Dubbed the "Fly Room," Craig Woodard's laboratory is nearly always buzzing with activity. It's here that Woodard and his students breed the common fruit fly—Drosophila melanogastar—to study how steroid hormones affect animal development, analyzing genes that act to turn a fruit fly from a larva into an adult insect.
Says Woodard, "From what we learn we can make inferences about how genes are controlling the development of a human. By studying a model organism like a fruit fly we're learning the rules."
In 1997, Woodard's research won the support of the National Science Foundation (NSF), which honored the scientist with an Early Career Development Program (CAREER) Award. The program aims to enhance academic careers "in which the excitement of research is enhanced by inspired teaching and enthusiastic learning." Recently Woodard won a three-year grant of $350,000 from the NSF to study tissue-specific gene regulation inDrosophila.
The company of flies hasn't dampened Woodard's interest in other pursuits. When he isn't dissecting maggots, lecturing, or supervising his research assistants, Woodard might be found plunging down a mountain bike trail somewhere in the Holyoke Range. It's one of the passions the wiry, energetic professor has managed to keep burning in his life as a teacher, researcher, husband, and father of two young boys.
Woodard's findings on Drosophila metamorphosis have been published in Cell, the Journal of Comparative Physiology, andPerspectives in Comparative Endocrinology.
- Packard, B. W., Marciano, V., Payne, J.M., Bledzki, L. A., Woodard, C.T. (2014). Negotiating Peer Mentoring Roles in Undergraduate Research Lab Settings. Mentoring & Tutoring: Partnership in Learning. doi: 10.1080/13611267.2014.983327
- Bond, N., Nelliot, A., Bernardo, M.K., **Gorski, K., **Ayerh, M., Hoshizaki, D.K. and Woodard, C.T (2011). "ßFTZ-F1 and Matrix Metalloproteinase 2 are Required for Fat-Body Remodeling inDrosophila." Developmental Biology. 360: 286-296. doi:10:1016/j.ydbio.2011.09.015
- Kim, C., Srivastava, S., Rice, M., Godenschwege, T.A., Bentley, B., **Shao. S., **Ravi, S., Woodard, C.T., and Schwartz, L.M. (2011). "Expression of Human Amyloid Precursor Protein in the Skeletal Muscles of Drosophila Results in Age- and Activity-Dependent Muscle Weakness." BMC Physiology. 11:7. doi:10.1186/1472-6793-11-7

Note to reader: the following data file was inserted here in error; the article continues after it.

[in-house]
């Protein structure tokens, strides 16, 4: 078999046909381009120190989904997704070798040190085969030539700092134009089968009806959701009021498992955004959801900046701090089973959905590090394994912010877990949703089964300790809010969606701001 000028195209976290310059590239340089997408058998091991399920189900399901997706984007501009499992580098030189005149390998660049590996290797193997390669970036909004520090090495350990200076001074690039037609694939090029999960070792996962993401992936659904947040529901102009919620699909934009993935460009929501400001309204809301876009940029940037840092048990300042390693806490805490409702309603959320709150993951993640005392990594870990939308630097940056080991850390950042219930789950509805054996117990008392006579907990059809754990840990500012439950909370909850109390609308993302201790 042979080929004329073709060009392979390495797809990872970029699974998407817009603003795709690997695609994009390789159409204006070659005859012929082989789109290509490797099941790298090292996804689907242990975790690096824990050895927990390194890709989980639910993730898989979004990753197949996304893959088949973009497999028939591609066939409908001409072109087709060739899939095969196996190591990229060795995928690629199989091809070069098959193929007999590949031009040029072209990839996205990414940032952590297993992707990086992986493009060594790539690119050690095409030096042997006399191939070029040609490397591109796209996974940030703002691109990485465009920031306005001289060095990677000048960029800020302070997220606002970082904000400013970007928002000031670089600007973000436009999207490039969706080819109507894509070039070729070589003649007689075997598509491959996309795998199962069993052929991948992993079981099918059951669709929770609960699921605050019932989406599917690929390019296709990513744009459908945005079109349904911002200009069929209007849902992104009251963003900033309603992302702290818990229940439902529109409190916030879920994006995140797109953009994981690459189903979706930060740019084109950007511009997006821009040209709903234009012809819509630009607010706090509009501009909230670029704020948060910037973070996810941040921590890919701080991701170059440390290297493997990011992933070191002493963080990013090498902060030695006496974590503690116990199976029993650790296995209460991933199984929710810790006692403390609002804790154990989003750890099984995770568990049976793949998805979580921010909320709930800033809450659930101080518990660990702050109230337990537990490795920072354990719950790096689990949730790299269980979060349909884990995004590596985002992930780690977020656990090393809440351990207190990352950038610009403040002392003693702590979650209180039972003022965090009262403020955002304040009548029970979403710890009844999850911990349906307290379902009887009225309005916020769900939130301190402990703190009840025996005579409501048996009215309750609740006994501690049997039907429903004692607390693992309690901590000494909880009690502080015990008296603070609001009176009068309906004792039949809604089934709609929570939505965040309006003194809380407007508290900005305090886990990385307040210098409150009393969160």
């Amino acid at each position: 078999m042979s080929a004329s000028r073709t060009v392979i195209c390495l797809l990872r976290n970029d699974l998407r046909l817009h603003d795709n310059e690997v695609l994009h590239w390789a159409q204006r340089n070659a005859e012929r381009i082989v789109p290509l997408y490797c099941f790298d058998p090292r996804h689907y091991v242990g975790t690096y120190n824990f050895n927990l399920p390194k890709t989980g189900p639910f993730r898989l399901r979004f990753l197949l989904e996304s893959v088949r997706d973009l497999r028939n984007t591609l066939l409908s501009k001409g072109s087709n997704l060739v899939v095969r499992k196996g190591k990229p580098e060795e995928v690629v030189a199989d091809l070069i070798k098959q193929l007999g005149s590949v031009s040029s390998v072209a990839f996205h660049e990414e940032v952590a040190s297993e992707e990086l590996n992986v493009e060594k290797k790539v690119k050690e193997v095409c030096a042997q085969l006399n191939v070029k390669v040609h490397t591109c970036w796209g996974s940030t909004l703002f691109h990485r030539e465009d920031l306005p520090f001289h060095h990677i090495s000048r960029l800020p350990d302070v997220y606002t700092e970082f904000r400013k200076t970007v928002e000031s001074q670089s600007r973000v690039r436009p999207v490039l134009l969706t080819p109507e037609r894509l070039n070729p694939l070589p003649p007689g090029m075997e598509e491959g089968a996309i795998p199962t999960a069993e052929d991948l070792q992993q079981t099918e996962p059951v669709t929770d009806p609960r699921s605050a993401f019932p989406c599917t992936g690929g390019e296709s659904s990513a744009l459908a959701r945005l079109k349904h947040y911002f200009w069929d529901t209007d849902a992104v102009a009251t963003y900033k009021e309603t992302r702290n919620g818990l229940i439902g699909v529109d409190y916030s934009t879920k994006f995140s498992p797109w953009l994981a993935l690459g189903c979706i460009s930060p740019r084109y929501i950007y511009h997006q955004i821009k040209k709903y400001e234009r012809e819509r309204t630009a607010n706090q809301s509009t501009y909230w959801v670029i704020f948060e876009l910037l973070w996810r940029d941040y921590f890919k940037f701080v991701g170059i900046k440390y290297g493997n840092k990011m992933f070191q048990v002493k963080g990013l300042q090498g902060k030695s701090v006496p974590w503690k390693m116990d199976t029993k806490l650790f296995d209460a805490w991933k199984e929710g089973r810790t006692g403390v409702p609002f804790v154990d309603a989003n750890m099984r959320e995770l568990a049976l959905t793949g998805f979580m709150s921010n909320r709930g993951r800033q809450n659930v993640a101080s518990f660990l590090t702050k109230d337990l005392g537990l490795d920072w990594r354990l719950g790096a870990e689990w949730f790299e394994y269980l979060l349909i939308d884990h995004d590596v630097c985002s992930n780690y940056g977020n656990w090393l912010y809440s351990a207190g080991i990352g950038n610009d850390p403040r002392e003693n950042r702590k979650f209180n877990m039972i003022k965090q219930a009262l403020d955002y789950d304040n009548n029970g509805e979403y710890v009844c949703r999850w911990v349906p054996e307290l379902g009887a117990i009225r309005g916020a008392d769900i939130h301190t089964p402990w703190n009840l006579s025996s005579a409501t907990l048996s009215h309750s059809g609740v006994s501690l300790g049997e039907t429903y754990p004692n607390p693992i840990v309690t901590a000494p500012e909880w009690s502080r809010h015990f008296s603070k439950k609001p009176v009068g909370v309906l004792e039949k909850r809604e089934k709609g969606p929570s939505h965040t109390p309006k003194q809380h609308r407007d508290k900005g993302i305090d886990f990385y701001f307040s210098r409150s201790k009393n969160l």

- Maloney, M., Parker, J., LeBlanc, M., Woodard, C.T., Glackin, M., and Hanrahan, M. (2010). "Bioinformatics and the Undergraduate Curriculum." CBE Life Sciences Education 9: 172-174
- Woodard, C., Alcorta, E., and Carlson, J. (2007). "The rdgB Gene of Drosophila: A Link Between Vision and Olfaction."J.Neurogenetics. 21: 291-305 (Reissued).
- Pick, L., Anderson, W.R., Shulz, J., and Woodard, C.T. (2006). "The Ftz-F1 Family: Orphan Nuclear Receptors Regulated by Novel Protein-Protein Interactions." Nuclear Receptors in Development. Volume 16 (Advances in Developmental Biologyseries).
- Fortier, T.M., Chatterjee, R., Klinedinst, S., Baehrecke, E.H., and Woodard, C.T. (2006). "How Functions in Leg Development During Drosophila Metamorphosis." Developmental Dynamics. 235: 2248-2259.
- Fortier, T.M., **Vasa, P.P., and Woodard, C.T. (2003). "Orphan Nuclear Receptor ßFTZ-F1 is Required for Muscle-Driven Morphogenetic Events at the Prepupal-Pupal Transition inDrosophila melanogaster." Developmental Biology. 257: 153–165.
- Lee C.-Y., Simon C.R., Woodard, C.T. and Baehrecke E.H. (2002). "Genetic Mechanism for the Stage- and Tissue-Specific Regulation of Steroid-Triggered Programmed Cell Death inDrosophila." Developmental Biology. 252: 138–148
- Gaines, P, Tompkins, L., Woodard, C.T., and Carlson, J.R. (2000). "Quick-to-court, a Drosophila Mutant with Elevated Levels of Sexual Behavior, is Defective in a Predicted Coiled-Coil Protein." Genetics. 154: 1627–1637.
- Broadus, J., **McCabe, J., **Endrizzi, B., Thummel, C.S., and Woodard, C.T. (1999). "The Drosophila ßFTZ-F1 Orphan Nuclear Receptor Provides Competence for Stage-Specific Responses to the Steroid Hormone Ecdysone." Molecular Cell3: 143–149.
- Gaines, P., Woodard, C.T., and Carlson, J.R. (1999). "An Enhancer Trap Line Identifies the Drosophila Homolog of the L37a Ribosomal Protein." Gene 239: 137–143.
- NSF DBI Grant, "UBM-Institutional: Collaborative Research: Four College Biomath Consortium," with Amherst, Smith and Hampshire Colleges. (Mount Holyoke co-PI: Martha Hoopes), September 1, 2011-August 31, 2016.
- Howard Hughes Medical Institute 2008 Undergraduate Biological Sciences Education Grant (with Janice Hudgings) September 2008 - August 2012
- The George I. Alden Trust Grant “Microscopy Equipment for Introductory and Intermediate Science Labs” (PI--working with several other faculty) March 2008 - February 2009
- NSF MRI Grant, “Acquisition of Genomics Instrumentation at Mount Holyoke College” (Co-Author with PIs: Sarah Bacon, Amy Frary, Lilian Hsu, Megan Nunez and Sharon Stranford)
- Howard Hughes Medical Institute Mini-Grant “Seeding commitments to diversity: Disseminating effective retention and mentoring programs” (with Wendy Raymond of Williams College and others)
- Howard Hughes Medical Institute 2004 Undergraduate Science Award (with Sean Decatur) September 2004–August 2008
- NSF RUI Grant, “Tissue-Specific Gene Regulation in Drosophila” August 2001–July 2005
- NSF Research at Undergraduate Institutions (RUI) Grant, “Acquisition of a Scanning Electron Microscope at Mount Holyoke College” (Co-PI; PI: Steven Dunn, Other Co-PIs: Wei Chen, Melinda Dyar, and Amy Frary), July 2002–June 2005
- NSF Major Research Instrumentation/ Research at Undergraduate Institutions (MRI/RUI) Grant, “Acquisition of Instrumentation for High Resolution Light Microscopy and Image Processing at Mount Holyoke College” (Co-PI; PI: Sue Ellen Gruber; Other Co-PIs: Sarah Bacon, Susan Barry, and Sharon Stranford), July 2002–June 2005